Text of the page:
As the name suggests, jewelry trends during the Victorian era were established by Queen Victoria. Her reign spanned over six decades, which allowed her to have a significant influence on jewelry design. The Industrial Revolution brought about a rise in the country’s middle class during this period, and commoners were able to purchase jewelry. Today, many individuals want Victorian jewelry of their own, and the Museum of Jewelry can be of help in getting these pieces.
Three Periods of the Victorian Era
Queen Victoria serves among the world’s longest-serving monarchs. As a result, historians have divided the era into three distinct periods. The Romantic period came first, followed by the Grand period. The Aesthetic period rounded out the Victorian era, and each period has its own distinct jewelry style.
The Romantic Period
The Romantic period took place between 1837 and 1861. People saw it as a time of joy and new beginnings. She ascended the throne and married Prince Albert, the love of her life. Queen Victoria gave birth to nine kids during her marriage. At the same time, she oversaw her country and ushered in an era known for artistic and scientific progress.
As one would expect, romantic jewelry dominated this period. People wore gemstones in bright colors, gold filigree, and floral motifs. They saw these as symbols of the good fortune shared in the monarch’s marriage and the economic growth of the empire. Snakes were commonplace symbols in jewelry, as Prince Albert gifted Queen Victoria with a serpent ring as her engagement ring.
Other popular pieces during this time included cameos and lockets. Women often wore brooches and large bracelets, and many pieces contained the word Mizpah, which means watchtower in Hebrew. Lovers who were forced to be apart would exchange Mizpah pieces as a symbol of their bond.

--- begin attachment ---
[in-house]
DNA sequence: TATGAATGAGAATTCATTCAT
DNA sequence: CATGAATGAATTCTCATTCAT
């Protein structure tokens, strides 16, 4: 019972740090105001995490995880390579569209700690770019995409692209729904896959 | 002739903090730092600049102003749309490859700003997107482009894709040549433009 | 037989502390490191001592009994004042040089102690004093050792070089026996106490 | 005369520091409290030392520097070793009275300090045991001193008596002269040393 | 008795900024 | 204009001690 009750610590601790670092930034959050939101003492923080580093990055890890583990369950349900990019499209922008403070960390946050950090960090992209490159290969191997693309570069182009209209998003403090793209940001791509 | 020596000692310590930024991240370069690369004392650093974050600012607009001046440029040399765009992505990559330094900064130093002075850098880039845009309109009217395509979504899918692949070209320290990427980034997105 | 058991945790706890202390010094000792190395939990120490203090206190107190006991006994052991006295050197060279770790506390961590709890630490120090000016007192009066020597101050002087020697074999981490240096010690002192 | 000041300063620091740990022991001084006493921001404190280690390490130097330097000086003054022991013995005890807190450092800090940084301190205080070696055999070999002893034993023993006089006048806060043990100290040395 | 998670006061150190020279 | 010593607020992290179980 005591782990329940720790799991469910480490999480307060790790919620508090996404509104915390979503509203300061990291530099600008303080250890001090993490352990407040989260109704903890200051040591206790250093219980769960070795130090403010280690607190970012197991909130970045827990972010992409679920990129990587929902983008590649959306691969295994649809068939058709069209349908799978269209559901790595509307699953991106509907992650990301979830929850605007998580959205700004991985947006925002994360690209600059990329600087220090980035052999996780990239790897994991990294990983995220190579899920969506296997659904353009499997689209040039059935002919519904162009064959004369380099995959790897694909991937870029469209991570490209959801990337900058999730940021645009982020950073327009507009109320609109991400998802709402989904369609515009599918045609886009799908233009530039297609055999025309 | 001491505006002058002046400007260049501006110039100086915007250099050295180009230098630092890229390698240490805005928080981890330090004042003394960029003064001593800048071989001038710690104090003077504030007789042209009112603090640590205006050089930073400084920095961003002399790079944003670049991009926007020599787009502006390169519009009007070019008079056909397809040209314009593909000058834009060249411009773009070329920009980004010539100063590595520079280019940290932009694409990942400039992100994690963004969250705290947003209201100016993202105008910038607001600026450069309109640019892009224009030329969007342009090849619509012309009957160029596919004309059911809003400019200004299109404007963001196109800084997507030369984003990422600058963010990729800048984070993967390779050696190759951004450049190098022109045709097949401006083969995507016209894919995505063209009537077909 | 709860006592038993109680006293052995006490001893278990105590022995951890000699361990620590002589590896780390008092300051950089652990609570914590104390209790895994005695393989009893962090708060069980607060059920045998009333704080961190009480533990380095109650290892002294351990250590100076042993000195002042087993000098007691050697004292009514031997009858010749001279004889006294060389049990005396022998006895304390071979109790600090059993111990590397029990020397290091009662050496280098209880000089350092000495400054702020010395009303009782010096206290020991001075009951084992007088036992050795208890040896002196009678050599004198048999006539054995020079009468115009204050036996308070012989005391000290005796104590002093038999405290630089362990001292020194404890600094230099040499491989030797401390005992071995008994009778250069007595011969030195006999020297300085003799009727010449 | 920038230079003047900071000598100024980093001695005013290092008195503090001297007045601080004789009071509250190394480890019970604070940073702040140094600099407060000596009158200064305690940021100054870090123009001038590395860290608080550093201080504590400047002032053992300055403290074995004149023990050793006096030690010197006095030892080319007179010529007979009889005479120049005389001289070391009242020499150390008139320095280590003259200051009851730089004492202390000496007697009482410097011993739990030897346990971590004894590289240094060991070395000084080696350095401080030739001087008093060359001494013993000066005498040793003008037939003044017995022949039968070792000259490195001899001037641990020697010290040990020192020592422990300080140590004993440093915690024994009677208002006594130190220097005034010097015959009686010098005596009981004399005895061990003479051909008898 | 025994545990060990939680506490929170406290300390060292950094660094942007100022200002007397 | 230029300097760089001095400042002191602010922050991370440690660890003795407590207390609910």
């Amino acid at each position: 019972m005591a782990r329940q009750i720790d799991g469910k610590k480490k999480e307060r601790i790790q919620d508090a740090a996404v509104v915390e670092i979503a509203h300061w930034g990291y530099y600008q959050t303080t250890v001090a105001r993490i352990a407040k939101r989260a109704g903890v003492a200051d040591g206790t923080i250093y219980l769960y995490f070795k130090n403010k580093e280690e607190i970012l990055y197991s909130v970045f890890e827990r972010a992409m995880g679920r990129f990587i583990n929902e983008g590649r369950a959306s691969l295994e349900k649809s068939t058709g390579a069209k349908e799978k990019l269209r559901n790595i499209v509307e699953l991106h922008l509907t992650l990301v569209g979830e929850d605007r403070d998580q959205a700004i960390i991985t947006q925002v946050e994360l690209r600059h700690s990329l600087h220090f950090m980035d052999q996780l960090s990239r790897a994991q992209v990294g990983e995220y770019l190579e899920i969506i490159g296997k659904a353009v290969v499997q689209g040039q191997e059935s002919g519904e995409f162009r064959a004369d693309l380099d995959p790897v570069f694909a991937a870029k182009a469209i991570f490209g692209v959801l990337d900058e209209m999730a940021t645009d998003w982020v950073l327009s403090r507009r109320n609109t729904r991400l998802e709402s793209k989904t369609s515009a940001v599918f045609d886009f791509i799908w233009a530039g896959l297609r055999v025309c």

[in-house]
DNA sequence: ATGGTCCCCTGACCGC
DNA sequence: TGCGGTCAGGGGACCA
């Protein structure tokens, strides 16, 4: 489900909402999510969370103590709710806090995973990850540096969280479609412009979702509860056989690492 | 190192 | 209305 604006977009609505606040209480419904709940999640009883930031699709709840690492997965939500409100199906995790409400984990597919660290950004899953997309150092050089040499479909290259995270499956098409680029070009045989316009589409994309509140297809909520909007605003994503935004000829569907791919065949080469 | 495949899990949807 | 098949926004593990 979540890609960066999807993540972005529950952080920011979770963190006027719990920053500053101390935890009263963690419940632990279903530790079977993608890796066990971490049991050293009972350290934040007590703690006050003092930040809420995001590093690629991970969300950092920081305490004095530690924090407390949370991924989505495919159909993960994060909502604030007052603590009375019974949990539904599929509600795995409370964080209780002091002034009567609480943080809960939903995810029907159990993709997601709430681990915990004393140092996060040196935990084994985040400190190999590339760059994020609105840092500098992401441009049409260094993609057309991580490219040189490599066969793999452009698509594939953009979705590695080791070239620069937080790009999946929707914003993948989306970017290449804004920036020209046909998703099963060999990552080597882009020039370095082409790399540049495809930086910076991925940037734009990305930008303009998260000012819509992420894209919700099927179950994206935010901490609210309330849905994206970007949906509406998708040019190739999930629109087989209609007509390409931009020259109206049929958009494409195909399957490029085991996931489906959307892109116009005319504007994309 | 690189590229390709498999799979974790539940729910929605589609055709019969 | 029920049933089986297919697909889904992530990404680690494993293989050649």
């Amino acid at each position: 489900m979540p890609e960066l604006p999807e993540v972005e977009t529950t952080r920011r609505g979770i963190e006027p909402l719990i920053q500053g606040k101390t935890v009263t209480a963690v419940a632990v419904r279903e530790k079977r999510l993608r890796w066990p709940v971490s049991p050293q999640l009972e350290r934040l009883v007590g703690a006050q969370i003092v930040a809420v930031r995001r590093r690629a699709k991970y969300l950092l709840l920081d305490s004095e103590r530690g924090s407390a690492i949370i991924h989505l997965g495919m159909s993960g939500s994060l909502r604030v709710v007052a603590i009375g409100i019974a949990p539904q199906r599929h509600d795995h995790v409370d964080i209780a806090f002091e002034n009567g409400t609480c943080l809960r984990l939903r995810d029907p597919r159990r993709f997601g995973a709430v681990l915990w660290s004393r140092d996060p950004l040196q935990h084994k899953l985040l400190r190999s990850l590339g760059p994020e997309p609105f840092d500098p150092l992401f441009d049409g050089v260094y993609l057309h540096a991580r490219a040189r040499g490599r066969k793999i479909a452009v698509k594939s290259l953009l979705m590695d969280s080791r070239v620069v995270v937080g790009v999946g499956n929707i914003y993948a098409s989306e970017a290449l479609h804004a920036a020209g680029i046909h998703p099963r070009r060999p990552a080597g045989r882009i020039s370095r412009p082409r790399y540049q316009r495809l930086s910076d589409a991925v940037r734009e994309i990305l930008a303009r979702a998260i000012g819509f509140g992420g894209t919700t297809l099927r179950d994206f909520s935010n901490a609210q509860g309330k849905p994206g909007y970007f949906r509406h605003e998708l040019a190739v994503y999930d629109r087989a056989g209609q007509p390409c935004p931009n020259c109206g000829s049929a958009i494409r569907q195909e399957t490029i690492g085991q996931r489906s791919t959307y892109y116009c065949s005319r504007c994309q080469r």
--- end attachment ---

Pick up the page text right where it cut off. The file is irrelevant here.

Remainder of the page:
The Grand Period
Prince Albert became ill and remained that way for two years preceding his death. When he passed, the Romantic period came to an abrupt end. Queen Victoria went into mourning and never recovered from his loss.
Those in mourning would wear black clothing following the death of a loved one, and Queen Victoria followed this tradition. Jet, fossilized coal, and black onyx were used to make jewelry during this period, and some pieces contained seed pearls, seen as a symbol of one’s tears.
Many people traveled the world during this period in history. This led to a time of revivalism. Jewelry reminiscent of the Renaissance increased in popularity, and many people started wearing designs inspired by the Egyptian and Etruscan cultures.
Thanks to the increase in wealth seen in Great Britain, many people donned pieces adorned with precious metals and gemstones. This included blue sapphires from Montana, Australian opals, and South African diamonds. The discovery of gold in California led to more pieces being made with this metal, and jewelry became more affordable for the common man. Similar pieces may be purchased at https://store.museumofjewelry.com.
The Aesthetic Period
The Aesthetic period occurred between 1880 and 1901. Transition was the hallmark of this period, as the queen was aging. People began looking to her children for fashion trends. For instance, people began to acquire equestrian jewelry after seeing Victoria’s son Edward wearing these pieces. Nevertheless, they didn’t ignore Queen Victoria. The Diamond Jubilee was a celebration of 60 years of her reign, and this event led to an increase in the popularity of diamond and silver jewelry.
Social changes played a role in jewelry trends during this period. Workers had more leisure time, and women were gaining their independence. Smaller Edwardian pieces overtook large Victorian jewelry with people. To learn more about these pieces and purchase similar styles, visit https://store.museumofjewelry.com/pages/about-the-museum.
The Victorian era saw significant change and progress. Jewelry from this period in history reflects these changes. Furthermore, they paved the way for the 20th century and its drastic swings in design and style.
About The Museum of Jewelry:
The Museum of Jewelry keeps the hand-crafted arts alive. Every museum item for sale serves as an original work of art, one handmade by master artisans from historical designs.
Company Name: Museum of Jewelry
Contact Person: Media Relations
Email: Send Email
Address:1500 East Juana Avenue
City: San Leandro
Country: United States